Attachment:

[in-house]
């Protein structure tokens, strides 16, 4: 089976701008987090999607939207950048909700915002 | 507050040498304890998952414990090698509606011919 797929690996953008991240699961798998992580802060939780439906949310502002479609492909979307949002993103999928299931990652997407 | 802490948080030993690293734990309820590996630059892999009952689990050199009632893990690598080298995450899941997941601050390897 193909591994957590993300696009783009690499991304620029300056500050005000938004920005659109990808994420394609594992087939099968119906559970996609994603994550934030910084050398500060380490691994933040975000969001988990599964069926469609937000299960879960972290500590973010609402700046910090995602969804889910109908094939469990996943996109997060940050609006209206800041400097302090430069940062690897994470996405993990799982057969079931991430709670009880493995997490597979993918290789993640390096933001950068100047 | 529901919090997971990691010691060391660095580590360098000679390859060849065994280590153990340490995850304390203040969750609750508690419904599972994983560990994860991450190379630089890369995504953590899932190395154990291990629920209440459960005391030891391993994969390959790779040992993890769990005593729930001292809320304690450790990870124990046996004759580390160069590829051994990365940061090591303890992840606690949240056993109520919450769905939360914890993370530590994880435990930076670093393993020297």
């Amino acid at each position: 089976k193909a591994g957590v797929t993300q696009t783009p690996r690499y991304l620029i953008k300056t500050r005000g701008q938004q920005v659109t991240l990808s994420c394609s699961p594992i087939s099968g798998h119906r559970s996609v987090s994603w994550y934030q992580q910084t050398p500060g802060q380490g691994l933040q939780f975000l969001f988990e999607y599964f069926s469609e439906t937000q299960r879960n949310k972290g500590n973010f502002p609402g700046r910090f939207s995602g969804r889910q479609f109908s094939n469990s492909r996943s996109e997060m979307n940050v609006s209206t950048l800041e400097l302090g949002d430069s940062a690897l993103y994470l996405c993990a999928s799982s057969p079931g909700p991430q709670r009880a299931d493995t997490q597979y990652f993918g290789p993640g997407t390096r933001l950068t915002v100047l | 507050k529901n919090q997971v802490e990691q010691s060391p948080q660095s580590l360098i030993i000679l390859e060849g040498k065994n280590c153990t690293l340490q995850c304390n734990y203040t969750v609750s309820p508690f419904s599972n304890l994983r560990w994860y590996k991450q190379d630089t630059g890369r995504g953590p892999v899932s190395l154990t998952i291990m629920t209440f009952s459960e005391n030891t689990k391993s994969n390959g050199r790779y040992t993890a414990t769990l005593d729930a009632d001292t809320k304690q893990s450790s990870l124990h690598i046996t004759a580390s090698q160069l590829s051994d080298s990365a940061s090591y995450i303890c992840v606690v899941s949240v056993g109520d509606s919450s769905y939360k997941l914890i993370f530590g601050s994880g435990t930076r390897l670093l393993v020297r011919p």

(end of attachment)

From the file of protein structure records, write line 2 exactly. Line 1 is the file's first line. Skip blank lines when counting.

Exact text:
């Protein structure tokens, strides 16, 4: 089976701008987090999607939207950048909700915002 | 507050040498304890998952414990090698509606011919 797929690996953008991240699961798998992580802060939780439906949310502002479609492909979307949002993103999928299931990652997407 | 802490948080030993690293734990309820590996630059892999009952689990050199009632893990690598080298995450899941997941601050390897 193909591994957590993300696009783009690499991304620029300056500050005000938004920005659109990808994420394609594992087939099968119906559970996609994603994550934030910084050398500060380490691994933040975000969001988990599964069926469609937000299960879960972290500590973010609402700046910090995602969804889910109908094939469990996943996109997060940050609006209206800041400097302090430069940062690897994470996405993990799982057969079931991430709670009880493995997490597979993918290789993640390096933001950068100047 | 529901919090997971990691010691060391660095580590360098000679390859060849065994280590153990340490995850304390203040969750609750508690419904599972994983560990994860991450190379630089890369995504953590899932190395154990291990629920209440459960005391030891391993994969390959790779040992993890769990005593729930001292809320304690450790990870124990046996004759580390160069590829051994990365940061090591303890992840606690949240056993109520919450769905939360914890993370530590994880435990930076670093393993020297």